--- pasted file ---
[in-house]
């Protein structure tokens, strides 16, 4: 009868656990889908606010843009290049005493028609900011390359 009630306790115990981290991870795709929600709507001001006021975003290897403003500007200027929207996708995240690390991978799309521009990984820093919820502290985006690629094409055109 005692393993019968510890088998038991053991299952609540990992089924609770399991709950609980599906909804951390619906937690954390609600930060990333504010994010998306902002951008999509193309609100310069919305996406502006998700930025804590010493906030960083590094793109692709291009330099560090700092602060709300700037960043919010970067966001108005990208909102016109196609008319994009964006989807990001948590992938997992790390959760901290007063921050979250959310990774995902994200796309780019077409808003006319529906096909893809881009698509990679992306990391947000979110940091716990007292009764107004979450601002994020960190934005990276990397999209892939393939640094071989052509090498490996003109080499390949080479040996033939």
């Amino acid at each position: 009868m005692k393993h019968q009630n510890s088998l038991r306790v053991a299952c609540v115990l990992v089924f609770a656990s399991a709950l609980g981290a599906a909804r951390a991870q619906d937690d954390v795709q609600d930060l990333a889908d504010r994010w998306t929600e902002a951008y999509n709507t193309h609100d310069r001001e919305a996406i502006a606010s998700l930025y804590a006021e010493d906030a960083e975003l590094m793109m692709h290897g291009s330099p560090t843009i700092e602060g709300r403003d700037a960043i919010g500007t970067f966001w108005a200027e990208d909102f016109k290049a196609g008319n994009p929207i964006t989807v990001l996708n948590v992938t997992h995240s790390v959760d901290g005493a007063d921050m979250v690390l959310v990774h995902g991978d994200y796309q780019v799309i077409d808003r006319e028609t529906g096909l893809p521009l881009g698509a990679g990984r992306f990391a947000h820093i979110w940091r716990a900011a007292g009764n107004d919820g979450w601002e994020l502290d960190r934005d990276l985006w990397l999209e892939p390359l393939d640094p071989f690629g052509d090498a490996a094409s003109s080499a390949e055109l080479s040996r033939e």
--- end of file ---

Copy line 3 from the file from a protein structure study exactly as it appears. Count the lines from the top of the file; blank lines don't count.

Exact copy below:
């Amino acid at each position: 009868m005692k393993h019968q009630n510890s088998l038991r306790v053991a299952c609540v115990l990992v089924f609770a656990s399991a709950l609980g981290a599906a909804r951390a991870q619906d937690d954390v795709q609600d930060l990333a889908d504010r994010w998306t929600e902002a951008y999509n709507t193309h609100d310069r001001e919305a996406i502006a606010s998700l930025y804590a006021e010493d906030a960083e975003l590094m793109m692709h290897g291009s330099p560090t843009i700092e602060g709300r403003d700037a960043i919010g500007t970067f966001w108005a200027e990208d909102f016109k290049a196609g008319n994009p929207i964006t989807v990001l996708n948590v992938t997992h995240s790390v959760d901290g005493a007063d921050m979250v690390l959310v990774h995902g991978d994200y796309q780019v799309i077409d808003r006319e028609t529906g096909l893809p521009l881009g698509a990679g990984r992306f990391a947000h820093i979110w940091r716990a900011a007292g009764n107004d919820g979450w601002e994020l502290d960190r934005d990276l985006w990397l999209e892939p390359l393939d640094p071989f690629g052509d090498a490996a094409s003109s080499a390949e055109l080479s040996r033939e």